Friday, August 27, 2010

Rear Window

Rear Window by Alfred Hitchcock
Based on the story by Cornell Woolrich
Release Date: August 1st, 1954
Starring: James Stewart, Grace Kelly, Raymond Burr
Rating: ★★★★★
To Buy
L.B. Jeffries is on the last week of his cast confinement after stepping into the middle of a race track to get the best shot. He's itching to get on assignment and get his lens back in the loop. Also it will be nice to get away from Stella, his nurse, who keeps trying to persuade him that perhaps a nice quiet life settled down to his socialite girlfriend, Lisa Carol Fremont, is just what the doctor ordered. For a man who craves excitement, watching the lovely, lanky, Miss Torso dance about and entertain gentlemen callers can only keep you diverted for so long. The lives of his neighbors, while interesting, lack mystery... until Lars Thorwald takes away many suitcases in the middle of the night and then ties up a large steamer trunk with heavy rope. Instantly sure of foul play it doesn't take long to convince Lisa and Stella as well, even if the police aren't convinced. Soon they are climbing fire escapes and digging up flower beds in Jeff's stead, as he nervously watches from his confining wheelchair. But will a man who has most likely killed his wife and a poor defenseless dog stop at just the two murders? Or will there be more to follow?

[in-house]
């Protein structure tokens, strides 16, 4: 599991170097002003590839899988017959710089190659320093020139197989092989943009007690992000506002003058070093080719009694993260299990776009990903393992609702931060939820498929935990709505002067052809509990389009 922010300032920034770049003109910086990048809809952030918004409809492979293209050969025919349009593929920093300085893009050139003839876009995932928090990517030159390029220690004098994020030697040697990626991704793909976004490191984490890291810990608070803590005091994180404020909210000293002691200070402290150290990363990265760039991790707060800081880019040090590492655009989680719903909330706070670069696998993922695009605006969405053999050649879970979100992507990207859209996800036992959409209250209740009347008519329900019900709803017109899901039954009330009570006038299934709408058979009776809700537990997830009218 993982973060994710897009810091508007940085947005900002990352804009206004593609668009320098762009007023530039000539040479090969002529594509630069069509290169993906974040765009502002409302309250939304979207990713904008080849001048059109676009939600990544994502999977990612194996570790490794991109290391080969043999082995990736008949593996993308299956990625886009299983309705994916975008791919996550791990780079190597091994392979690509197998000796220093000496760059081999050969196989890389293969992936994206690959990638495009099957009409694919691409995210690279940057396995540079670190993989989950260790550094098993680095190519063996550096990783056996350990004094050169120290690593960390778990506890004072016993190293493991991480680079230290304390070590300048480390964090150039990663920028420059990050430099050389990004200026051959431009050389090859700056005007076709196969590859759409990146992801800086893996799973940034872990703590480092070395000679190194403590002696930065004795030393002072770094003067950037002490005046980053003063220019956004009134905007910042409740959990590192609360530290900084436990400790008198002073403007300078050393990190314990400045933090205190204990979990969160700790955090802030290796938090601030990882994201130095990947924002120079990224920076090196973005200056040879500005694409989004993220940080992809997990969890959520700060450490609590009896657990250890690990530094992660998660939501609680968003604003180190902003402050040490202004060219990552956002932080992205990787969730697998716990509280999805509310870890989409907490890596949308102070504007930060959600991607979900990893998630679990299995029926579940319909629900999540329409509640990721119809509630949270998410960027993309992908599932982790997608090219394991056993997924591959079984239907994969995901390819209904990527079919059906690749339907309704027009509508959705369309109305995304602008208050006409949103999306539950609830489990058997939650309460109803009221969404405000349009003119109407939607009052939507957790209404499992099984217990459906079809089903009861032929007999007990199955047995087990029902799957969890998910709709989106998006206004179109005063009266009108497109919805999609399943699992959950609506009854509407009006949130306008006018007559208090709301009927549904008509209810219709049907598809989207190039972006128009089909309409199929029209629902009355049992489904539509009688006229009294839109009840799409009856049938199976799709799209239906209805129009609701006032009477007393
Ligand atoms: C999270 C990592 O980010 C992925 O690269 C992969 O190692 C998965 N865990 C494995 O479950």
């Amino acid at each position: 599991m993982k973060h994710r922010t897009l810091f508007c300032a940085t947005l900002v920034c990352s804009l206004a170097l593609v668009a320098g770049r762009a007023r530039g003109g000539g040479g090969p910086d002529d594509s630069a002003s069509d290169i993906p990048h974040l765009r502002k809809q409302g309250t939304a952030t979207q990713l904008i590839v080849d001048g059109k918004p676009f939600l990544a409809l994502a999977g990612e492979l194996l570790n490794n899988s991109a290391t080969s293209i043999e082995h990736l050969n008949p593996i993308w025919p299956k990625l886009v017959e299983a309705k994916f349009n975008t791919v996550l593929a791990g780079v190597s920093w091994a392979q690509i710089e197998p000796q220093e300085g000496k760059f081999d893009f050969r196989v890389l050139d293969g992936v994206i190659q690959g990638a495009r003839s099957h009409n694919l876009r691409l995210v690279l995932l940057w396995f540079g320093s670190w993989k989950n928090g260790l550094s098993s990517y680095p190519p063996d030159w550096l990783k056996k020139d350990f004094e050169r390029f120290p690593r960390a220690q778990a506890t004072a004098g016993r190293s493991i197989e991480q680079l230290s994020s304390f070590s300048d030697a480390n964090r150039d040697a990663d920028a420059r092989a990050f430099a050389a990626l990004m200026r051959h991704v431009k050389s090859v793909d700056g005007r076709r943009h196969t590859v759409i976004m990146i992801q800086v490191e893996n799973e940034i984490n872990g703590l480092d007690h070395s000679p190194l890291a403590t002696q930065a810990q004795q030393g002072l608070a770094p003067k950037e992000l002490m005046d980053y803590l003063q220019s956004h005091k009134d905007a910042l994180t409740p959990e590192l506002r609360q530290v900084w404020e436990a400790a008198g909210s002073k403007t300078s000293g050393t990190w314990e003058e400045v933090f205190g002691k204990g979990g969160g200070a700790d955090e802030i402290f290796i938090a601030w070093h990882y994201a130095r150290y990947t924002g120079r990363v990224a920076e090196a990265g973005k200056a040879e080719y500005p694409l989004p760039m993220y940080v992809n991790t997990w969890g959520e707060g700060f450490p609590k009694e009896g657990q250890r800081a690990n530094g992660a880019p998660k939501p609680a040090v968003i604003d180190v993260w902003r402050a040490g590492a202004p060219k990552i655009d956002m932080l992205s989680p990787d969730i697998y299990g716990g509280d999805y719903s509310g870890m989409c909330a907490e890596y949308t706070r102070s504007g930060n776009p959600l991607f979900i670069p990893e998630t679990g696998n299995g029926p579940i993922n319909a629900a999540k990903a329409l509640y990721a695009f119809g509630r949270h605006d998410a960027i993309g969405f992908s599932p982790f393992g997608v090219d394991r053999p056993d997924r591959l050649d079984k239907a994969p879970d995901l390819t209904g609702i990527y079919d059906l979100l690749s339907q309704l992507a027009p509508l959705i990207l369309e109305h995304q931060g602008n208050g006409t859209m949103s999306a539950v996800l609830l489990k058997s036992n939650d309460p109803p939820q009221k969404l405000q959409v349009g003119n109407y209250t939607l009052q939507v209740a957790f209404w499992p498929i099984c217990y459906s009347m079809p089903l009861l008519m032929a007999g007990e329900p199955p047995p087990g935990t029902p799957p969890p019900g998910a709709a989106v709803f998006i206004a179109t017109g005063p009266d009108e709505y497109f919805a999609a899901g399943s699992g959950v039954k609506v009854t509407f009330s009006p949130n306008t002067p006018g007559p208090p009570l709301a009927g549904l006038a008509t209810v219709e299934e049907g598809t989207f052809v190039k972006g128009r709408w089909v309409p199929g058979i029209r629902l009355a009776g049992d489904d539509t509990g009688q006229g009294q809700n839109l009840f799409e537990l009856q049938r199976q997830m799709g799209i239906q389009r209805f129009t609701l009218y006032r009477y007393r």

This movie is sheer perfection. The dark sense of humor coupled with voyeuristic tendencies is my nirvana. This is easily one of my favorite movies Hitchcock did. Not just the story but the setting. This little microcosm we see where these people are all aware of each others lives but don't interact. We all wonder what our neighbors are up to and here we have a worst case scenario. You also have to ask, if you saw what Jeff saw, would you react the same? Would you try to catch this man or would you just wait for him to leave and forget all about it. Plus, as many reviewers have noted, the struggle in the relationship between Jeff and Lisa is played out in all the windows. There are the newlyweds, Miss Lonelyhearts, the musician, one thing different and that could be Jeff or Lisa's future. There really is no way for me to elaborate more on this film. I've loved it for so long, I will also admit, I built a little shrine to it... backstory on shrine, in high school, we had to do a project on the concept of "windows" and I decided to depict the world outside Jeff's window, so yeah, little obsessed, and don't listen to my friends who said I had "brick" issues... so yes, shrine. I find it's hardest to talk and quantify that which you care for most, so just go watch this movie, the acting, the costumes, the story, it stands the test of time and repeat viewings and is a fitting movie to end the Hitchcock Hoot'nanny on!


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